Bush fully briefed on India, Pakistan situation since Musharraf exitAugust 29th, 2008 - 11:11 am ICT by IANS
Washington, Aug 29 (IANS) President George W. Bush has been kept fully briefed about the situation in Pakistan and rise in violence across the border with India since the exit former Pakistan president Pervez Musharraf.”Yes, the president is kept fully briefed on it,” White House spokesperson Dana Perino told reporters Thursday when asked if Bush was watching or been briefed about the situation in Pakistan since the exit of it key ally in Islamabad.
“And I would refer you to Department of Defence, who would have more on their recent conversations with their military,” she said.
Perino’s comments came as the Pentagon confirmed that top US military officials had met the Pakistani army’s chief of staff, Gen Ashfaq Parvez Kayani, Aug 26 on board the USS Abraham Lincoln in the Indian Ocean to continue “their ongoing dialogue about the war on terrorism.”
Chairman of the Joint Chiefs of Staff, Admiral Mike Mullen, described his meeting with Kayani as “constructive and focused on the challenges posed by extremists in the federally administered tribal area and the North West Frontier in Pakistan.”
Kayani understands the threat extremists pose to his country, Mullen told reporters at the Pentagon Thursday. The US and Pakistani top brass went over the specifics of the threat facing Pakistan and Afghanistan and what can be done about it.
“The Pakistani military faces a conventional military challenge from India and the extremist challenge,” he said. “Kayani understands the situation and is moving toward combating the extremist problem on the border with Afghanistan.”
“I’m pleased that he’s moving in that direction and that he is, actually, operating,” Mullen said. “And again, we’re trying to figure out … how that fits into bringing pressure onto that border to work to minimise the cross-border operations from Pakistan into Afghanistan on the case of the insurgents. It’s just going to take some time.”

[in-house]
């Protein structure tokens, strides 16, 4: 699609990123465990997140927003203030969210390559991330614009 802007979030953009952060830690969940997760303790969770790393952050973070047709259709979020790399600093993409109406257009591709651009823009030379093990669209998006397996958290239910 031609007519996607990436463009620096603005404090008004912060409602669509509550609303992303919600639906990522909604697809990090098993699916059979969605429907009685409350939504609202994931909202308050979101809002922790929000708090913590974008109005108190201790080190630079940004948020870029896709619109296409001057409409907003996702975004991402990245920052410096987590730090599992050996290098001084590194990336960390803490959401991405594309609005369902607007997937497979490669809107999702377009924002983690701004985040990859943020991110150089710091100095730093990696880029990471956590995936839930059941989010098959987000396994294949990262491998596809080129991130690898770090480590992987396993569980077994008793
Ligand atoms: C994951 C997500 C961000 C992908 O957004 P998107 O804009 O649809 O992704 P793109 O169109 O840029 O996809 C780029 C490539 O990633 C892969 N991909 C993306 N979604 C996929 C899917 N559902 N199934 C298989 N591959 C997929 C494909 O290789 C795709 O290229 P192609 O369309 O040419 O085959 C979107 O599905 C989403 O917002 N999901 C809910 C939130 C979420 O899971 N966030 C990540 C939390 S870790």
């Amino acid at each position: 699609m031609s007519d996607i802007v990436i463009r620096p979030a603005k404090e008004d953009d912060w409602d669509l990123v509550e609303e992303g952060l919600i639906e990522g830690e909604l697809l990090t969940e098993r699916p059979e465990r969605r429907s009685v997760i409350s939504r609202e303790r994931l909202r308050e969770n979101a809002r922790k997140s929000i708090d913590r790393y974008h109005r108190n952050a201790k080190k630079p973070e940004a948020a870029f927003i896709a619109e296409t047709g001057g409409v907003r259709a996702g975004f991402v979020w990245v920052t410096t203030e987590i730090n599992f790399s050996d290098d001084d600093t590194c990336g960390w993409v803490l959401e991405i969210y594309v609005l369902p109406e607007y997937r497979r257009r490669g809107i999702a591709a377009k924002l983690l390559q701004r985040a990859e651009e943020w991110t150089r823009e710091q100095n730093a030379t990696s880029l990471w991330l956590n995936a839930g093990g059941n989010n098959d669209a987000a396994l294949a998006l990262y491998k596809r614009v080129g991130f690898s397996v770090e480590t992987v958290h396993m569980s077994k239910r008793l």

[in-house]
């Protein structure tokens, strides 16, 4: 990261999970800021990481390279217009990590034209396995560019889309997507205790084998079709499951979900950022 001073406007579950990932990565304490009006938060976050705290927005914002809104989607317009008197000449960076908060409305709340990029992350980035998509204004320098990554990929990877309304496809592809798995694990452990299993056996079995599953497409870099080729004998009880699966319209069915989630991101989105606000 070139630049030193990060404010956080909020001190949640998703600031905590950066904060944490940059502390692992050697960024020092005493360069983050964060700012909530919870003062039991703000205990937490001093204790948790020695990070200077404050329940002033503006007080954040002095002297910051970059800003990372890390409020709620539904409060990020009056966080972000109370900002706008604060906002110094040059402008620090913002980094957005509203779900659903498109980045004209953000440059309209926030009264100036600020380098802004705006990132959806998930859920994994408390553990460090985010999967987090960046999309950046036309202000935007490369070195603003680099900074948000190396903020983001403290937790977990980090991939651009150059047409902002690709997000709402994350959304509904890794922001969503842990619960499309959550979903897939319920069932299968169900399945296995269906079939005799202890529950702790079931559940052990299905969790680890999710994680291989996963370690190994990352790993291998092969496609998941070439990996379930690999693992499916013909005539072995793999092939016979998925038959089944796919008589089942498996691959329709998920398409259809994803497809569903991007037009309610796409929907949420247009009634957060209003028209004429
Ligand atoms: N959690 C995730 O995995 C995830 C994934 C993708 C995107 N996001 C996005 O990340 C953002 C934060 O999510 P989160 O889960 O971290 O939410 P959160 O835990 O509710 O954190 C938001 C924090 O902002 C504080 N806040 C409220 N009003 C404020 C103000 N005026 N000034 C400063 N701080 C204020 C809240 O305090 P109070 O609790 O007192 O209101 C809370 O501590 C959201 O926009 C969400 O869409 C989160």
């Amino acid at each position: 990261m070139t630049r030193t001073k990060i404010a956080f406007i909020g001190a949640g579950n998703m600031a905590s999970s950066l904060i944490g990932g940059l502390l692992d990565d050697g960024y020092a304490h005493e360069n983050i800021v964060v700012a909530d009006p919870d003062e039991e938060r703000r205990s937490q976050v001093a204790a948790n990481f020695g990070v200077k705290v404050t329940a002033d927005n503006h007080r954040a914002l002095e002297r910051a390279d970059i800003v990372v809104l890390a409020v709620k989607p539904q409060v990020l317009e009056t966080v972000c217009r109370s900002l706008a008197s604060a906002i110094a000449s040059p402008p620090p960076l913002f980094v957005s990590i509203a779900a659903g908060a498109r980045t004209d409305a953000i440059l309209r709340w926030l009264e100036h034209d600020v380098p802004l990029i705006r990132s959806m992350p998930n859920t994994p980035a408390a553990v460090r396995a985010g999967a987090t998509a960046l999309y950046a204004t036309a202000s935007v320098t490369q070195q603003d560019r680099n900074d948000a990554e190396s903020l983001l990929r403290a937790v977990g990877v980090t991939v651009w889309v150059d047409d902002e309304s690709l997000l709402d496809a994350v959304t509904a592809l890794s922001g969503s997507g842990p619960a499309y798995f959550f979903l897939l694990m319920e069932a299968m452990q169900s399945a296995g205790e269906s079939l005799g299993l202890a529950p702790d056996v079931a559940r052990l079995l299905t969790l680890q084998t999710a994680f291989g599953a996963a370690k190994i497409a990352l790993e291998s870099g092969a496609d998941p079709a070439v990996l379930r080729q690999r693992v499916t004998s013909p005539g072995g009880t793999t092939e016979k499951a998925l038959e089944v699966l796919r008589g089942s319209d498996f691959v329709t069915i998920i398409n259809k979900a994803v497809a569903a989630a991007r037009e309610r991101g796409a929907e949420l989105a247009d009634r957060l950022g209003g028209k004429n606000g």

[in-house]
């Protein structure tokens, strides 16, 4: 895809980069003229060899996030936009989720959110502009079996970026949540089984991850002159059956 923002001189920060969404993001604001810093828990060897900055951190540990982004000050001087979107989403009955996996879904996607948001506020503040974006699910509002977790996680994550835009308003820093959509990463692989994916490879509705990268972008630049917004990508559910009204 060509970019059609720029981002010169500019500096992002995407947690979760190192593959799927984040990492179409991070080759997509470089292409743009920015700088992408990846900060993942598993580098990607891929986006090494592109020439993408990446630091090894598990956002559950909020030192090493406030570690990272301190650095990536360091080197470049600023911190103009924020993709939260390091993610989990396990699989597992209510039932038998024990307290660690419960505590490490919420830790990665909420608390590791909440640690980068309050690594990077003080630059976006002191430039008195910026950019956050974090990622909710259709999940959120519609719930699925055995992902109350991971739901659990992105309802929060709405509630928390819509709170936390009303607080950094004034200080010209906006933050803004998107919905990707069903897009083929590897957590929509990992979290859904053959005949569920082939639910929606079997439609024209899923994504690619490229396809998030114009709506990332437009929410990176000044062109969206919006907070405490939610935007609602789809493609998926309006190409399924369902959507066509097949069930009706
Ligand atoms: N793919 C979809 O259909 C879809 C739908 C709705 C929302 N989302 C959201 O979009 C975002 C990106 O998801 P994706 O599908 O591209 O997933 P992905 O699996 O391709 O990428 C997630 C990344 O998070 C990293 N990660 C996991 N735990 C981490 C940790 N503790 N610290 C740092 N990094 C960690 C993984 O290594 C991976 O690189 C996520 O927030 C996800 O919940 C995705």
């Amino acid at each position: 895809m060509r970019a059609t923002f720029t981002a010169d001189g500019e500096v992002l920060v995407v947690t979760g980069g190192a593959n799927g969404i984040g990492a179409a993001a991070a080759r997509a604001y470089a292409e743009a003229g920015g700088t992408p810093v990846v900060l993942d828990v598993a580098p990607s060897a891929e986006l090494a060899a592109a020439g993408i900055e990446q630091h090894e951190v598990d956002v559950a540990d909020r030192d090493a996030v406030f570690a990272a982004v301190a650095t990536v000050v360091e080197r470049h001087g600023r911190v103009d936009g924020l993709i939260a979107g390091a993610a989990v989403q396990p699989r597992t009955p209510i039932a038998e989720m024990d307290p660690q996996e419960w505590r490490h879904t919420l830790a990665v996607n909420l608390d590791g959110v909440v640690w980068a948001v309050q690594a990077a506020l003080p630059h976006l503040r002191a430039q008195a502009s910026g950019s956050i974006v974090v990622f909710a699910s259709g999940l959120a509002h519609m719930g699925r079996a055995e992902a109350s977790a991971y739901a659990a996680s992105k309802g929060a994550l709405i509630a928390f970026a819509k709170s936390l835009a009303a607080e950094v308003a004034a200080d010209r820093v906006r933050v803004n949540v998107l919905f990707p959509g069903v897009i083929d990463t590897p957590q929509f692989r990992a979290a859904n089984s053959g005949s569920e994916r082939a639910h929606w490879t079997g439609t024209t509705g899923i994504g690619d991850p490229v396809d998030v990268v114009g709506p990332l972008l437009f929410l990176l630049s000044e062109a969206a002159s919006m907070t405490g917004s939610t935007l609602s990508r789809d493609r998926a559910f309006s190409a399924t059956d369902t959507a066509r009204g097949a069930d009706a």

“There is … a growing complexity and coordination among extremist groups there - an almost syndicate-like behaviour - that has resulted in new and ever more sophisticated attacks on coalition forces,” Mullen said referring to the tribal area that the Taliban and Al Qaida are using to plan and train for attacks in Afghanistan.
Pointing to attacks against French forces near Kabul last week and against US forces in the Wanat Valley near Afghanistan’s border with Pakistan last month, he said: “The safe havens in the border regions provide launching pads for these sorts of attacks, and they need to be shut down.”
Accompanying Mullen at the conference with the Pakistanis was Army Gen.
David D. McKiernan, commander of NATO forces in Afghanistan; Army Lt. Gen.
Martin E. Dempsey, acting US Central Command chief; Army Gen. David H. Petraeus, the soon-to-be commander of US Central Command who now commands Multinational Force Iraq; and Navy Adm. Eric T. Olson, commander of US Special Operations Command.
Mullen said he came away from the long-planned meeting “very encouraged that the focus is where it needs to be and that the … military-to-military relationship we’re building with Pakistan is getting stronger every day.”
“For me, more than anything, this was a chance to better understand a very complex challenge in a critical part of the world and to try to do that through the eyes of the leadership who live and work and fight there every single day,” said Mullen who has met Kayani five times since February.
The meeting was important in “terms of learning as well as continuing to look at where … we can support and how we can understand each other better, with a…very clear need from the United States’ standpoint and from the Pakistani standpoint, that we have got to figure out a way to get at this problem,” he said.
Different areas of Pakistan’s border with Afghanistan pose different challenges, Mullen said, and long-term solutions must be in place to address the root causes of extremism.
“It continues to be an extraordinarily complex problem [in Pakistan],” he said. “We need to continue to press on it. There are areas that we can do better. There are areas that the Pakistan military can do better. We understand that. It’s an area, I think, we can all improve on. But it is not going to be something that gets solved overnight.”
The United States will continue to work with Kayani and will continue to reach out to improve the military-to-military relationship, he said.
“As I have come to know him … his goal … is to do the right thing by Pakistan,” Mullen said. “He’s an extraordinary individual, and his ultimate … principles and goals are to do what’s best for Pakistan. And everything he’s done in our engagement indicates that’s absolutely the case.”